20TH SUNDAY ORDINARY TIME A
We have to understand that during his lifetime, Jesus limited his missionary activity to Israel and imposed the same limitation to his disciples. It was only after Christ’s ascension that the Gospel was preached outside Israel hence the Church became universal most especially during the missionary journey of St. Paul.
The drama between the woman and Jesus may sound odd to the present readers most especially if we do not understand the unusual actuations of Jesus. The woman was from Canaan, in other words for the Jews she was a foreigner. When Jesus was passing by that pagan territory the woman must have heard about him and shouted “Lord, Son of David, have pity on me; my daughter is tormented by a devil.” The woman acknowledged Jesus as a Jew by referring to him as the Son of David. She was pleading for her daughter who was sick. It was very unusual of Jesus who did not say a word in response to the woman. Because the woman was becoming an annoyance, the disciples pleaded with Jesus who expressed the limitation of his earthly mission, that he was sent only to the lost sheep of Israel. Now the woman bowing low before Jesus pleaded “Lord, help me.” But Jesus’s reply might have hurt not just the woman but also those who were non-Jews: “It is not fair to take the children’s food and throw it to little dogs.” It is hard to believe that those words came from the very mouth of Jesus. Jesus may have sounded arrogant, discriminatory and dehumanizing when he likened the woman to a little dog. But as a mother the woman could take anything just to save her daughter. In all her humility, she did not only accept her like being a dog before Jesus and said “I am just asking for scraps that fall from the master’s table.”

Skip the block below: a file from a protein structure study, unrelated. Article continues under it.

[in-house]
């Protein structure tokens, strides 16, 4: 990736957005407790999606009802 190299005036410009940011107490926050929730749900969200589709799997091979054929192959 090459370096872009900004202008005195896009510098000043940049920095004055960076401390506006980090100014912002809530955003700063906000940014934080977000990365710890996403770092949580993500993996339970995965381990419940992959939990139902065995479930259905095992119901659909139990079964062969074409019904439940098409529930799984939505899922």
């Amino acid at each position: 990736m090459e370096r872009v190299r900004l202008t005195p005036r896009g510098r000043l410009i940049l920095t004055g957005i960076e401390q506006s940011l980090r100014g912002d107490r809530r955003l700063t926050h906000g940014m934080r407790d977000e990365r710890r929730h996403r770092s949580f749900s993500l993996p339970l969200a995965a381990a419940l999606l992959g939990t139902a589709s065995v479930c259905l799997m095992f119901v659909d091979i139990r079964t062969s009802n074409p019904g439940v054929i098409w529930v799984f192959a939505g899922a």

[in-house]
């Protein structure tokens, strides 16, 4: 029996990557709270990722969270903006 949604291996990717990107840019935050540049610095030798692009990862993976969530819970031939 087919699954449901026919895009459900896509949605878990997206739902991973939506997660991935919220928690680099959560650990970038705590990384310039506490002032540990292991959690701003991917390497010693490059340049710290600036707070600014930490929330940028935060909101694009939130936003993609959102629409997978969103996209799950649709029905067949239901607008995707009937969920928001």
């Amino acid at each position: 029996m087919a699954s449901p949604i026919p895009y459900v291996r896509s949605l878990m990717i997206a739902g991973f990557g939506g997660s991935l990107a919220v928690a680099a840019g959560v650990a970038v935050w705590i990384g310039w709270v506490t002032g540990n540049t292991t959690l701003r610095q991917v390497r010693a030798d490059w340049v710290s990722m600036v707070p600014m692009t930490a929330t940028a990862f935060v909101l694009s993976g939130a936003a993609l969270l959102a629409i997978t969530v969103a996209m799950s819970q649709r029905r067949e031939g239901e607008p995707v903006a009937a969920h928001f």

For three times, the responses of Jesus to the plea of the woman might sound very negative because he was giving the woman opportunities to shine. Each time, the woman was rising above her limited self until she passed with flying colors the test of faith. Like all our mothers, she was willing to accept any humiliation for the sake of her daughter. It was the greatness of a mother’s heart that persevered throughout the difficult test. It was also because of her humble heart that the woman won this very difficult argument with Jesus.
How do we behave before God when we are praying for something? Aren’t we all beggars pleading for scraps that may fall from his table? Are we ready to accept humiliation even to the point of breaking away from our comfort zones? Maybe when we are in desperate need like the woman, status quo becomes irrelevant.
To save a person we love most, we can do the impossible even to the point of breaking our hearts. That’s what Jesus did when he died for us: his heart was broken so that all of us may eat not just the scraps that fall from the master’s table but that we as children may eat to our heart’s content. This invitation to dine in the heavenly banquet is not just for the Jews, for Christians but for all peoples because salvation is for all who trust.